This strategy consists of holding a long position indexed to the S&P 500 Index and selling a succession of covered call options, each with an exercise price at or above the prevailing price level of the S&P 500 Index.

The fund’s one, three and five year annualized returns have been 6.59%, 6.36%, and 6.57%, respectively. These returns reflect the ETF’s 5.0% yield plus most share price gains. Dividends vary significantly from quarter to quarter.

Nuveen S&P 500 Buy-Write Income Fund (NYSE: BXMX) is a closed-end fund that seeks to substantially replicate the price movements of the S&P 500 Index and by selling index call options covering approximately 100% of the Fund’s equity portfolio value with a goal of enhancing the portfolio’s risk-adjusted returns.

This fund has picked up more return from share price gains, averaging 10.7% over the last three years, against a 7% dividend yield.

Pricing is reasonable, with BXMX shares trading at a 1.3% premium to NAV.

Horizons NASDAQ 100 Covered Call ETF (Nasdaq: QYLD) is an ETF that tracks the CBOE NASDAQ-100® BuyWrite Index. As a result, this ETF will be more focused on the large technology stocks that make up a large part of the Nasdaq 100 stock index.

QYLD pays monthly dividends that have been quite consistent.

One-year and three-year average returns have been 12.3% and 10.3%, respectively.

The ETF carries a 10% yield, so most of your return will be the dividend payments.

Nuveen Nasdaq 100 Dynamic Overwrite Fund (Nasdaq: QQQX) is a closed-end fund using the Nasdaq 100 Stock Index as its basis for covered call writing.

Nuveen puts the “Dynamic” in this fund by selling call options on 35% to 75% of the value of the Fund’s equity portfolio –with a 55% long-term target– in an effort to enhance the Fund’s risk-adjusted returns. QQQX has put up an impressive 18.66% average return for the last three years while paying an approximate 6% dividend.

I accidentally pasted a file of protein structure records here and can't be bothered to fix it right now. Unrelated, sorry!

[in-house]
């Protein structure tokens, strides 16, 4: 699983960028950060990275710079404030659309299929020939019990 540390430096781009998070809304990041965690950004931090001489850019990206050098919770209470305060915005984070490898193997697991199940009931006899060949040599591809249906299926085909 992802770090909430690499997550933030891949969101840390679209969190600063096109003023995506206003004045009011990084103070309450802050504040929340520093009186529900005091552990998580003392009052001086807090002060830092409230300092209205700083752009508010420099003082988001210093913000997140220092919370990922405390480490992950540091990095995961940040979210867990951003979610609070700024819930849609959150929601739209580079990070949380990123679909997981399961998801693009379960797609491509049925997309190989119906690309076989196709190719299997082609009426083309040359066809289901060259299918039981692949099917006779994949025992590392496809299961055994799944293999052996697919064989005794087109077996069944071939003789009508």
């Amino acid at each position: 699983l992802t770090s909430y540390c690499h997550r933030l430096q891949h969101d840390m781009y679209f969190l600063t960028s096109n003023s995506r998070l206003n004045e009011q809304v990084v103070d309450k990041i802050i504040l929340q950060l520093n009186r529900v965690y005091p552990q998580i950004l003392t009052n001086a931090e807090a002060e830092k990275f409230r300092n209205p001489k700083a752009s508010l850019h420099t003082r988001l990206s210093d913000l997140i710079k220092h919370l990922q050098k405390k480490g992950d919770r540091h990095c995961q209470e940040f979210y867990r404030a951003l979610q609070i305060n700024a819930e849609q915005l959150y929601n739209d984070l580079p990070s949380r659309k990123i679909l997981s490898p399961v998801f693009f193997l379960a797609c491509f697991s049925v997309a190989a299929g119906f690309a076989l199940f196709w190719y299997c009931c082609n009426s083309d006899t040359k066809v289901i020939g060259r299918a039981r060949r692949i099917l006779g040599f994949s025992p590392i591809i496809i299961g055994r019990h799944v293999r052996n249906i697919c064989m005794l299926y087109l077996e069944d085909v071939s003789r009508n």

This is a buy-write fund that will give you a greater portion of the changes in the underlying stock index – either up or down.

QQQX is trading at a very stiff 15.6% premium to NAV.

First Trust Enhanced Equity Income Fund (NYSE: FFA) is a closed-end fund where the managers actively manage the stock portfolio and enhance income by selling call options.

The fund has produced a 6.8% average return for the last three years, and 9.5% per year over the last five years. Currently call options are out on 55% of the portfolio.

The dividend yield is a handsome 7.4% and the dividend rate has been increasing since 2013.

The shares are trading at a 6.1% discount to NAV.

Get up to 14 dividend paychecks per month from safe, reliable stocks with The Monthly Dividend Paycheck Calendar, an easy-to-use system that shows you which dividend stocks to pick, when to buy them, when you get paid your dividends, and how much.  All you have to do is buy the stocks you like and tell them where to send your dividend payments. For more information Click Here.